“Wow,” Lily said, as the last notes died away. “I’ve never heard it played like that.”
Darien smiled at her. “The saxophone is one of my favorite instruments,” he agreed, letting the instrument rest against his chest. His fingers were encased in dark grey kid-skin gloves, and he flexed them momentarily. “And Starsha can make anyone sound good when she sings along.”
His journeyman blushed, the tattoos on her cheeks reddening. “Indeed, Master Darien, it is your playing that makes me sound good,” she said, tucking her hands beneath her cloak. “I am but a poor student in your shadow.”
“You have never been a poor student,” he said firmly. “I will not listen to that bit of false modesty.” He turned to Schrodinger. “I’m glad to see you today. I was hoping you would tell me what happened yesterday.”
“Master, please,” Starsha said, looking very uncomfortable.
“No, child, this is something I need to know, and from someone who is not going to try and cast you in the wrong,” Darien said, not looking at her. “Schrodinger will tell me the truth without trying to take the blame.”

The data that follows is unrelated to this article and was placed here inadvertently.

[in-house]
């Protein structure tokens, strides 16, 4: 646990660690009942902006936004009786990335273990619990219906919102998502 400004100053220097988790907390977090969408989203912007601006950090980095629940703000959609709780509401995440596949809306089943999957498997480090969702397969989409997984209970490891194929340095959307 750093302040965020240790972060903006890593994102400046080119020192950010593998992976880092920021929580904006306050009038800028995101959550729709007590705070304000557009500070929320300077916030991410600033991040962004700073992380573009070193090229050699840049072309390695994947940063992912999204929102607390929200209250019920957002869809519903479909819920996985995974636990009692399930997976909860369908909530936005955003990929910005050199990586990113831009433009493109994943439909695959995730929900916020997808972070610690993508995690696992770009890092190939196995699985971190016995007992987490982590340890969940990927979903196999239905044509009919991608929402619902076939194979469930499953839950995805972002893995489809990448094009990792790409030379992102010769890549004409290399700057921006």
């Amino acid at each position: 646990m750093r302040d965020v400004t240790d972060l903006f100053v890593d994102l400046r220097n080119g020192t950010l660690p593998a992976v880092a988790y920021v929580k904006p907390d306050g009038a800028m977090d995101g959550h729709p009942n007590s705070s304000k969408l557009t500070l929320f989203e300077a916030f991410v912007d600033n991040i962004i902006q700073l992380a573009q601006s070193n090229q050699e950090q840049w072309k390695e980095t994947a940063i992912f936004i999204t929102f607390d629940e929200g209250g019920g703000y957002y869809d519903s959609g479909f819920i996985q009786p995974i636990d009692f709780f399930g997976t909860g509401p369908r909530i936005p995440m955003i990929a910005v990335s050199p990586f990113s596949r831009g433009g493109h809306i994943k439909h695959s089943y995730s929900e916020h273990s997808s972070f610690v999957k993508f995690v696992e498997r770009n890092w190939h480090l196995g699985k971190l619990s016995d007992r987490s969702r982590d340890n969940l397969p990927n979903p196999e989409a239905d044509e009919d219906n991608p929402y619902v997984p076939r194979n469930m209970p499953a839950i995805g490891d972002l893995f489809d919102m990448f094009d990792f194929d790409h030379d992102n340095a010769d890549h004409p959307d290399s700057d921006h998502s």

Schrodinger, who had been hoping to run into Darien for this very reason, was brief and succinct in his retelling. She handled it very well, he finished. They were completely in the wrong, and she just got caught in the middle.
“Hmm.” Darien stroked his chin. “I think it may be time for me to accept the Snow Queen’s invitation to lunch, so I can meet some of these gentlemen.”
“Why would they have been scared of Santa?” Kaylee asked. “Do you know, Darien?”
“No, but I could find out.” The elf’s eyes gleamed suddenly. “He is at CrossWinds Books tomorrow, is he not?”
Yes, Schrodinger said.
“Perhaps we shall be as well.”
- (advent) December 8
- (personal/writing/advent) 2018 – my first full year alone